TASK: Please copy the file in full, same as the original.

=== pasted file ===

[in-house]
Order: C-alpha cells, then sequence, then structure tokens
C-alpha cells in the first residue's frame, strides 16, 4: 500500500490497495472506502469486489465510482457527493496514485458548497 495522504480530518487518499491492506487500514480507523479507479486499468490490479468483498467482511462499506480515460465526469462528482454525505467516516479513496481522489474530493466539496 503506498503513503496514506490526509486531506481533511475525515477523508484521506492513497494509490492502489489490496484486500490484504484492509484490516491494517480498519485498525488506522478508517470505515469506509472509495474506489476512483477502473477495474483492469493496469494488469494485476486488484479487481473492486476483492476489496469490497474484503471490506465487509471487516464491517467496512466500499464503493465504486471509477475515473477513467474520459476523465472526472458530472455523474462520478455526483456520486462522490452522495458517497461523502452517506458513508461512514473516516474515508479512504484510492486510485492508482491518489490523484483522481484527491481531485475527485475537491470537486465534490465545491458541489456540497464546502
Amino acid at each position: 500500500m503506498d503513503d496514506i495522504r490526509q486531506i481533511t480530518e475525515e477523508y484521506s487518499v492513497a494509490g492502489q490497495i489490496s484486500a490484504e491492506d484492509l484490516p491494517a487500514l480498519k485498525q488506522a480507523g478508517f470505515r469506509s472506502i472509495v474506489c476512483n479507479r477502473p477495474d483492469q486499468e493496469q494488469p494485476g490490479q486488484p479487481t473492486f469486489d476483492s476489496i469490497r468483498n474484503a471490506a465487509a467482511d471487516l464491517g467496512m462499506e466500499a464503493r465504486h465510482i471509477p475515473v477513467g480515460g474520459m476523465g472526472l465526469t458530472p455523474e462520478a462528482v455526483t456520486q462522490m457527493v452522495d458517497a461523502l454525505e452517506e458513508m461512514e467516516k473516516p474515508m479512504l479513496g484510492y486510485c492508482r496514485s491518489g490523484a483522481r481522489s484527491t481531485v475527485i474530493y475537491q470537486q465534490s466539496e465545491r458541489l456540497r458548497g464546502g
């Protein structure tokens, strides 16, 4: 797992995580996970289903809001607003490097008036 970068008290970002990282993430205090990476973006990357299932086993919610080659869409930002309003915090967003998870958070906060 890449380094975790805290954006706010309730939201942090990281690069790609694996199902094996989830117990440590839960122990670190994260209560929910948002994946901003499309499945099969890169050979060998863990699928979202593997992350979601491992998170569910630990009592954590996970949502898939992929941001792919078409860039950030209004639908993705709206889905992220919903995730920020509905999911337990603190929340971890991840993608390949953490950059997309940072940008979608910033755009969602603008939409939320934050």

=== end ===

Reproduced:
[in-house]
Order: C-alpha cells, then sequence, then structure tokens
C-alpha cells in the first residue's frame, strides 16, 4: 500500500490497495472506502469486489465510482457527493496514485458548497 495522504480530518487518499491492506487500514480507523479507479486499468490490479468483498467482511462499506480515460465526469462528482454525505467516516479513496481522489474530493466539496 503506498503513503496514506490526509486531506481533511475525515477523508484521506492513497494509490492502489489490496484486500490484504484492509484490516491494517480498519485498525488506522478508517470505515469506509472509495474506489476512483477502473477495474483492469493496469494488469494485476486488484479487481473492486476483492476489496469490497474484503471490506465487509471487516464491517467496512466500499464503493465504486471509477475515473477513467474520459476523465472526472458530472455523474462520478455526483456520486462522490452522495458517497461523502452517506458513508461512514473516516474515508479512504484510492486510485492508482491518489490523484483522481484527491481531485475527485475537491470537486465534490465545491458541489456540497464546502
Amino acid at each position: 500500500m503506498d503513503d496514506i495522504r490526509q486531506i481533511t480530518e475525515e477523508y484521506s487518499v492513497a494509490g492502489q490497495i489490496s484486500a490484504e491492506d484492509l484490516p491494517a487500514l480498519k485498525q488506522a480507523g478508517f470505515r469506509s472506502i472509495v474506489c476512483n479507479r477502473p477495474d483492469q486499468e493496469q494488469p494485476g490490479q486488484p479487481t473492486f469486489d476483492s476489496i469490497r468483498n474484503a471490506a465487509a467482511d471487516l464491517g467496512m462499506e466500499a464503493r465504486h465510482i471509477p475515473v477513467g480515460g474520459m476523465g472526472l465526469t458530472p455523474e462520478a462528482v455526483t456520486q462522490m457527493v452522495d458517497a461523502l454525505e452517506e458513508m461512514e467516516k473516516p474515508m479512504l479513496g484510492y486510485c492508482r496514485s491518489g490523484a483522481r481522489s484527491t481531485v475527485i474530493y475537491q470537486q465534490s466539496e465545491r458541489l456540497r458548497g464546502g
């Protein structure tokens, strides 16, 4: 797992995580996970289903809001607003490097008036 970068008290970002990282993430205090990476973006990357299932086993919610080659869409930002309003915090967003998870958070906060 890449380094975790805290954006706010309730939201942090990281690069790609694996199902094996989830117990440590839960122990670190994260209560929910948002994946901003499309499945099969890169050979060998863990699928979202593997992350979601491992998170569910630990009592954590996970949502898939992929941001792919078409860039950030209004639908993705709206889905992220919903995730920020509905999911337990603190929340971890991840993608390949953490950059997309940072940008979608910033755009969602603008939409939320934050």